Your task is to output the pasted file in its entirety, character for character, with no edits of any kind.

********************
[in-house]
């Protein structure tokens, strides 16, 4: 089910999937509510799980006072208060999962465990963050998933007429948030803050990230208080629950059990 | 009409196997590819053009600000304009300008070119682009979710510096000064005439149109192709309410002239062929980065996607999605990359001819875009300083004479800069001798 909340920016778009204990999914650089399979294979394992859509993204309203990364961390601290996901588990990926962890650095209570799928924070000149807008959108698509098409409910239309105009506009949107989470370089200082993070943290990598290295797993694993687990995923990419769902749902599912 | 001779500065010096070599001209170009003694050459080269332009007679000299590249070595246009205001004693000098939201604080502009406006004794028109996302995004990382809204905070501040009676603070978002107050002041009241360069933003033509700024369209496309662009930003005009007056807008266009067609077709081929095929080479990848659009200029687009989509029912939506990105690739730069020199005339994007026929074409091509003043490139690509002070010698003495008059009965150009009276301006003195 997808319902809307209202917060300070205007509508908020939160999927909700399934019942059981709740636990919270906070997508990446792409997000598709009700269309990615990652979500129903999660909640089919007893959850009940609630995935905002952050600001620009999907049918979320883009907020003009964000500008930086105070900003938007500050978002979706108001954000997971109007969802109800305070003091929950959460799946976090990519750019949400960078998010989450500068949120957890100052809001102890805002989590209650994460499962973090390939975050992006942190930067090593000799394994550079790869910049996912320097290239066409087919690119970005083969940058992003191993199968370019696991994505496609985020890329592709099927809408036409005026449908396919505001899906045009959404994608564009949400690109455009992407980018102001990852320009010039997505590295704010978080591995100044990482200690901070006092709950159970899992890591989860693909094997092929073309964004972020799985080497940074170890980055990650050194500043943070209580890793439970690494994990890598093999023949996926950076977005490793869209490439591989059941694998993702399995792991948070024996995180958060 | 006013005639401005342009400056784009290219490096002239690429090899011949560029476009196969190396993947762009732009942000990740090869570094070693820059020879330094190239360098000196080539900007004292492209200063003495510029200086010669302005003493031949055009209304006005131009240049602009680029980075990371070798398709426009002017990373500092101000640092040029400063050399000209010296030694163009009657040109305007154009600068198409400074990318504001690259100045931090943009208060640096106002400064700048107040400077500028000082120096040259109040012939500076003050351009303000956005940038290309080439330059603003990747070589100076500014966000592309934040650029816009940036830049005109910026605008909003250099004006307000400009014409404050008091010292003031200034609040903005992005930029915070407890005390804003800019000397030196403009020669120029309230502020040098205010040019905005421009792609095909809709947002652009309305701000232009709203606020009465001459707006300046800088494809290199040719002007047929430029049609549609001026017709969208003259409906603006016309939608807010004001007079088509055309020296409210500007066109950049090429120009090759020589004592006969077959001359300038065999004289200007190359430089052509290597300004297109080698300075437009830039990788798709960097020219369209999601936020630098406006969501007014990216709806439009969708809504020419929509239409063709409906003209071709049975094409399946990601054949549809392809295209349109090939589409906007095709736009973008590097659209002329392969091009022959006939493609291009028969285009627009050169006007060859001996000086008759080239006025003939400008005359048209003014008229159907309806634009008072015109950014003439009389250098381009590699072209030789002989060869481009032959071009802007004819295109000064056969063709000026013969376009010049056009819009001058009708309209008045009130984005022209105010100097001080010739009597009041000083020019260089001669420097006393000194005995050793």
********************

[in-house]
């Protein structure tokens, strides 16, 4: 089910999937509510799980006072208060999962465990963050998933007429948030803050990230208080629950059990 | 009409196997590819053009600000304009300008070119682009979710510096000064005439149109192709309410002239062929980065996607999605990359001819875009300083004479800069001798 909340920016778009204990999914650089399979294979394992859509993204309203990364961390601290996901588990990926962890650095209570799928924070000149807008959108698509098409409910239309105009506009949107989470370089200082993070943290990598290295797993694993687990995923990419769902749902599912 | 001779500065010096070599001209170009003694050459080269332009007679000299590249070595246009205001004693000098939201604080502009406006004794028109996302995004990382809204905070501040009676603070978002107050002041009241360069933003033509700024369209496309662009930003005009007056807008266009067609077709081929095929080479990848659009200029687009989509029912939506990105690739730069020199005339994007026929074409091509003043490139690509002070010698003495008059009965150009009276301006003195 997808319902809307209202917060300070205007509508908020939160999927909700399934019942059981709740636990919270906070997508990446792409997000598709009700269309990615990652979500129903999660909640089919007893959850009940609630995935905002952050600001620009999907049918979320883009907020003009964000500008930086105070900003938007500050978002979706108001954000997971109007969802109800305070003091929950959460799946976090990519750019949400960078998010989450500068949120957890100052809001102890805002989590209650994460499962973090390939975050992006942190930067090593000799394994550079790869910049996912320097290239066409087919690119970005083969940058992003191993199968370019696991994505496609985020890329592709099927809408036409005026449908396919505001899906045009959404994608564009949400690109455009992407980018102001990852320009010039997505590295704010978080591995100044990482200690901070006092709950159970899992890591989860693909094997092929073309964004972020799985080497940074170890980055990650050194500043943070209580890793439970690494994990890598093999023949996926950076977005490793869209490439591989059941694998993702399995792991948070024996995180958060 | 006013005639401005342009400056784009290219490096002239690429090899011949560029476009196969190396993947762009732009942000990740090869570094070693820059020879330094190239360098000196080539900007004292492209200063003495510029200086010669302005003493031949055009209304006005131009240049602009680029980075990371070798398709426009002017990373500092101000640092040029400063050399000209010296030694163009009657040109305007154009600068198409400074990318504001690259100045931090943009208060640096106002400064700048107040400077500028000082120096040259109040012939500076003050351009303000956005940038290309080439330059603003990747070589100076500014966000592309934040650029816009940036830049005109910026605008909003250099004006307000400009014409404050008091010292003031200034609040903005992005930029915070407890005390804003800019000397030196403009020669120029309230502020040098205010040019905005421009792609095909809709947002652009309305701000232009709203606020009465001459707006300046800088494809290199040719002007047929430029049609549609001026017709969208003259409906603006016309939608807010004001007079088509055309020296409210500007066109950049090429120009090759020589004592006969077959001359300038065999004289200007190359430089052509290597300004297109080698300075437009830039990788798709960097020219369209999601936020630098406006969501007014990216709806439009969708809504020419929509239409063709409906003209071709049975094409399946990601054949549809392809295209349109090939589409906007095709736009973008590097659209002329392969091009022959006939493609291009028969285009627009050169006007060859001996000086008759080239006025003939400008005359048209003014008229159907309806634009008072015109950014003439009389250098381009590699072209030789002989060869481009032959071009802007004819295109000064056969063709000026013969376009010049056009819009001058009708309209008045009130984005022209105010100097001080010739009597009041000083020019260089001669420097006393000194005995050793």